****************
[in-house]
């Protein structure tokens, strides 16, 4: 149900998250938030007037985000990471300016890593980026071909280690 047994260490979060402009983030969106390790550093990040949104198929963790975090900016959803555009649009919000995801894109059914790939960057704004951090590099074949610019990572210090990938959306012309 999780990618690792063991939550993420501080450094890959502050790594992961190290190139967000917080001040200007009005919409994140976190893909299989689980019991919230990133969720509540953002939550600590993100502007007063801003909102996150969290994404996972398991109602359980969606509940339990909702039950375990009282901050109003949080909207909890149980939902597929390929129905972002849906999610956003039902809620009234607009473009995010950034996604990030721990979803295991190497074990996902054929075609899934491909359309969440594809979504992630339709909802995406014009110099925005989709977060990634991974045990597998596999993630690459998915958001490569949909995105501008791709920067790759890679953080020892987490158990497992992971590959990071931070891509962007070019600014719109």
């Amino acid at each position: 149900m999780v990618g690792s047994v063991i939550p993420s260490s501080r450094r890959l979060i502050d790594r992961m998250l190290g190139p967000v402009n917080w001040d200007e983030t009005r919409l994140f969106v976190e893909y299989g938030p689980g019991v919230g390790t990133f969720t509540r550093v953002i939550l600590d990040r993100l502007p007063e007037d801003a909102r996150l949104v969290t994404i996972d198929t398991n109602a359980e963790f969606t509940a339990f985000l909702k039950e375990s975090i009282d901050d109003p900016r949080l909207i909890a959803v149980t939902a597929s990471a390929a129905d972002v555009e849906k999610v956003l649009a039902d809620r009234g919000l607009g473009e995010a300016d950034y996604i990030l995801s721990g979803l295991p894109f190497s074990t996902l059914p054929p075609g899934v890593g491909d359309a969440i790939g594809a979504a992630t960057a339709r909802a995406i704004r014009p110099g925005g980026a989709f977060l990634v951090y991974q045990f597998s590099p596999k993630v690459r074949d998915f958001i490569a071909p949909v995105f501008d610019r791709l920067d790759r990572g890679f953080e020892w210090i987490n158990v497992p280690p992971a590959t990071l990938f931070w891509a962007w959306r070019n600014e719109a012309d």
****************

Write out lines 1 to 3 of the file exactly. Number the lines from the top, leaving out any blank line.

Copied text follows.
[in-house]
């Protein structure tokens, strides 16, 4: 149900998250938030007037985000990471300016890593980026071909280690 047994260490979060402009983030969106390790550093990040949104198929963790975090900016959803555009649009919000995801894109059914790939960057704004951090590099074949610019990572210090990938959306012309 999780990618690792063991939550993420501080450094890959502050790594992961190290190139967000917080001040200007009005919409994140976190893909299989689980019991919230990133969720509540953002939550600590993100502007007063801003909102996150969290994404996972398991109602359980969606509940339990909702039950375990009282901050109003949080909207909890149980939902597929390929129905972002849906999610956003039902809620009234607009473009995010950034996604990030721990979803295991190497074990996902054929075609899934491909359309969440594809979504992630339709909802995406014009110099925005989709977060990634991974045990597998596999993630690459998915958001490569949909995105501008791709920067790759890679953080020892987490158990497992992971590959990071931070891509962007070019600014719109």
């Amino acid at each position: 149900m999780v990618g690792s047994v063991i939550p993420s260490s501080r450094r890959l979060i502050d790594r992961m998250l190290g190139p967000v402009n917080w001040d200007e983030t009005r919409l994140f969106v976190e893909y299989g938030p689980g019991v919230g390790t990133f969720t509540r550093v953002i939550l600590d990040r993100l502007p007063e007037d801003a909102r996150l949104v969290t994404i996972d198929t398991n109602a359980e963790f969606t509940a339990f985000l909702k039950e375990s975090i009282d901050d109003p900016r949080l909207i909890a959803v149980t939902a597929s990471a390929a129905d972002v555009e849906k999610v956003l649009a039902d809620r009234g919000l607009g473009e995010a300016d950034y996604i990030l995801s721990g979803l295991p894109f190497s074990t996902l059914p054929p075609g899934v890593g491909d359309a969440i790939g594809a979504a992630t960057a339709r909802a995406i704004r014009p110099g925005g980026a989709f977060l990634v951090y991974q045990f597998s590099p596999k993630v690459r074949d998915f958001i490569a071909p949909v995105f501008d610019r791709l920067d790759r990572g890679f953080e020892w210090i987490n158990v497992p280690p992971a590959t990071l990938f931070w891509a962007w959306r070019n600014e719109a012309d």